Former mayor Sara Triplett was on a first-name basis with almost everyone in town -- which is how they'll remember her.

Growing up in a small town, there are people you get to know on a first name basis, as you greet them walking down the street or wave to them as they drive by you.
There are others, however, who we get to know on a more personal basis, especially if you have been in the same town for any extended period of time.
Over the years, I have had the privilege of getting to know a lot of people by first name, but the list of those I know personally is much smaller. Those are the people I know I can talk to about far more important life issues than the weather or how the local football team did Friday night.
For me, one of those people was Sara Triplett, and even though we had a professional relationship when she served as mayor of Redwood Falls, I always felt when doing an interview with her there was a level of care and compassion little seen among politicians at any level.
Sara Triplett and the whole Triplett family were friends with my parents long before I ever said a word to Sara. So, she knew much more about me than I did about her when that first face to face interview took place. (Of course, having her husband, Trip, as my barber for much of my life meant she probably heard a few stories about me from him, too.)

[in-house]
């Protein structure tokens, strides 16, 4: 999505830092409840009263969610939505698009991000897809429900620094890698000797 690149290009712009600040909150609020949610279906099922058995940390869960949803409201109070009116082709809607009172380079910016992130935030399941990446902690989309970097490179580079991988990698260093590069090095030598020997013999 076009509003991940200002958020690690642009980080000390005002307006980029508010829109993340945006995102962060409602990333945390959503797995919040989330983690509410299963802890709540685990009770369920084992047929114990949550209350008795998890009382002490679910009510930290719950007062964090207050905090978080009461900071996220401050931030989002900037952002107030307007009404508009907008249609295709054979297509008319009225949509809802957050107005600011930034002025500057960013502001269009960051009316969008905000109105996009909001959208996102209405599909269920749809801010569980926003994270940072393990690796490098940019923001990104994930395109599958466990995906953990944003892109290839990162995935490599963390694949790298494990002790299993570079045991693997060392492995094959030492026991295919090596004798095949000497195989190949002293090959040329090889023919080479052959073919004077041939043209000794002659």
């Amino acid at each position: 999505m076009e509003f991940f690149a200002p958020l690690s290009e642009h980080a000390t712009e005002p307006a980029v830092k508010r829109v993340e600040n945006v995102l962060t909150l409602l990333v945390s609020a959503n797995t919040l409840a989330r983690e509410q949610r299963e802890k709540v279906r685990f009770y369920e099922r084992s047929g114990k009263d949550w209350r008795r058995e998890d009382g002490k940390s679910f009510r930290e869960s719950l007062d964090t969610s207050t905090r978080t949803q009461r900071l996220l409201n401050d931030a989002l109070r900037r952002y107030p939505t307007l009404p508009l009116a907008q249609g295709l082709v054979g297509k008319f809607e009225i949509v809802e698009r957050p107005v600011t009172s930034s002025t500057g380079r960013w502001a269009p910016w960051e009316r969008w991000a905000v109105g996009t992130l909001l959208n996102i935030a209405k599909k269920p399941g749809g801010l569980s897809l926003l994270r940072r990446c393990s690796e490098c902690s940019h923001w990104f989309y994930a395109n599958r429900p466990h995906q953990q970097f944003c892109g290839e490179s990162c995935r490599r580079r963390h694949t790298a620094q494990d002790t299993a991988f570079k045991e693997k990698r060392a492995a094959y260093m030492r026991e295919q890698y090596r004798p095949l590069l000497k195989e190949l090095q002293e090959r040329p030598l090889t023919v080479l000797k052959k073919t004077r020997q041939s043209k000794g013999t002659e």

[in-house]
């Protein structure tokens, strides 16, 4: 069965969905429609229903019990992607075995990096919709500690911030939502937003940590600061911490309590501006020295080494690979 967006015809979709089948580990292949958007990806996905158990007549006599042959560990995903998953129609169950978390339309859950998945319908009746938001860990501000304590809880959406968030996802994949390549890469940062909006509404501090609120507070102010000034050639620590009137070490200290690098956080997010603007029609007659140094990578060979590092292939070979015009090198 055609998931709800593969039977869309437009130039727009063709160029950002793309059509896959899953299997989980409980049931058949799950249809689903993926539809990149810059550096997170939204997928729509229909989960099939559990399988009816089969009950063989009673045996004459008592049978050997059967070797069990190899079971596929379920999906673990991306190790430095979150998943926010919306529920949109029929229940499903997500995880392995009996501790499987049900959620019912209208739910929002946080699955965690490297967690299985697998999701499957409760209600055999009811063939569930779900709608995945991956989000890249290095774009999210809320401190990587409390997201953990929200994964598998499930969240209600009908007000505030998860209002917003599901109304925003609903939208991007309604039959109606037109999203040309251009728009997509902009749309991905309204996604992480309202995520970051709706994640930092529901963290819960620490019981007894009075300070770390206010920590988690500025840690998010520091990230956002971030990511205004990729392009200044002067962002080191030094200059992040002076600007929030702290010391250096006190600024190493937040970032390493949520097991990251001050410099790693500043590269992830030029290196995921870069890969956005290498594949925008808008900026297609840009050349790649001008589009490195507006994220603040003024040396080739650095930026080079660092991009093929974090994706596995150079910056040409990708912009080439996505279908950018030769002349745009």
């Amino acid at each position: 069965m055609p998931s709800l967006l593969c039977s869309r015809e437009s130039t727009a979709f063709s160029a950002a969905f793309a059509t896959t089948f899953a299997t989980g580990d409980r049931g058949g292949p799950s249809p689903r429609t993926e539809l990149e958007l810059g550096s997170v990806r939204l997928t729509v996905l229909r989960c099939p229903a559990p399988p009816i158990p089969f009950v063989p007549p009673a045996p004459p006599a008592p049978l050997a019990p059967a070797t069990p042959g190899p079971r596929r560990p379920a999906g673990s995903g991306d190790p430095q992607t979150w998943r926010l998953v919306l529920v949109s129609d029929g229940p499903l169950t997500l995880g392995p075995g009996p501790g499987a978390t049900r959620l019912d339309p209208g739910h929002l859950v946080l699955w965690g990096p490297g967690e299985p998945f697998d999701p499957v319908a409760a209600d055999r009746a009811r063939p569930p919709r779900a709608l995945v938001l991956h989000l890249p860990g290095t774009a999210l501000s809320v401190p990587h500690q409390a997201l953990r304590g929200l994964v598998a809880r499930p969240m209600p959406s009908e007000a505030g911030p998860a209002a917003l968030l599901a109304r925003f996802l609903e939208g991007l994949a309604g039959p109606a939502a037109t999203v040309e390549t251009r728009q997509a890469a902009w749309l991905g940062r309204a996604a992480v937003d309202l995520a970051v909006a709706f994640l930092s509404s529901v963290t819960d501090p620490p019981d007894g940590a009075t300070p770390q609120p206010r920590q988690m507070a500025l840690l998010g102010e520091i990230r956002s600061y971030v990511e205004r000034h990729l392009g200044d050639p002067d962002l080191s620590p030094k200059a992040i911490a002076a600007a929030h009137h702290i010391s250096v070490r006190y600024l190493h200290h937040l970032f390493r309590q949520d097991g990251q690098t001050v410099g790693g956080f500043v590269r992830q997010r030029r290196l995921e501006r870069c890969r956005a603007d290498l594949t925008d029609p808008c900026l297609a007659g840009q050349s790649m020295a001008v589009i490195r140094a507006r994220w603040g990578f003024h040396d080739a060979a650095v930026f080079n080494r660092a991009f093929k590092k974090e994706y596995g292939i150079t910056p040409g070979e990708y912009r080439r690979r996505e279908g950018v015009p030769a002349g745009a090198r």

Whenever we would talk, she would ask about my family, and with Mark and Becky just a little older than I was in school I certainly knew them, too.
So, we would often talk about family, which I knew was very important to her.
There are so many words that people have used to describe Sara to me over the past few days, and, from my experience, I would definitely concur.
She was indeed a woman of great integrity and courage. It was under her leadership in the community that things like the public library and the community center came into existence.
Now if she were here today she would tell us all it was the team approach that got those projects done, which was another of those traits she consistently demonstrated – humility.
Sara was certainly a no-nonsense leader, but she was also one who exhibited through her actions that she valued the opinions of others. She was a listener and always strived to build consensus and compromise.
I have heard stories about Sara’s work ethic and her commitment to others. She was a role model any woman could and should emulate.
There are, as Vicki Phillips told me, many young women who went on to lead much more productive lives because they received that loving mentoring from Sara Triplett.
Like any good leader, Sara led by example throughout her life, and she would be the first to give others credit all the while downplaying her role in any of it.
Although it was not a regular occurrence, I am still going to miss being able to sit down with Sara and get her perspective on the issues of the city, on family and her faith – which everyone knew was a very important part of her life.
I offer my condolences to the Triplett family and to a city which has lost the kind of community leader who has made a great difference in ways we all may never fully realize.
Thank you, Sara.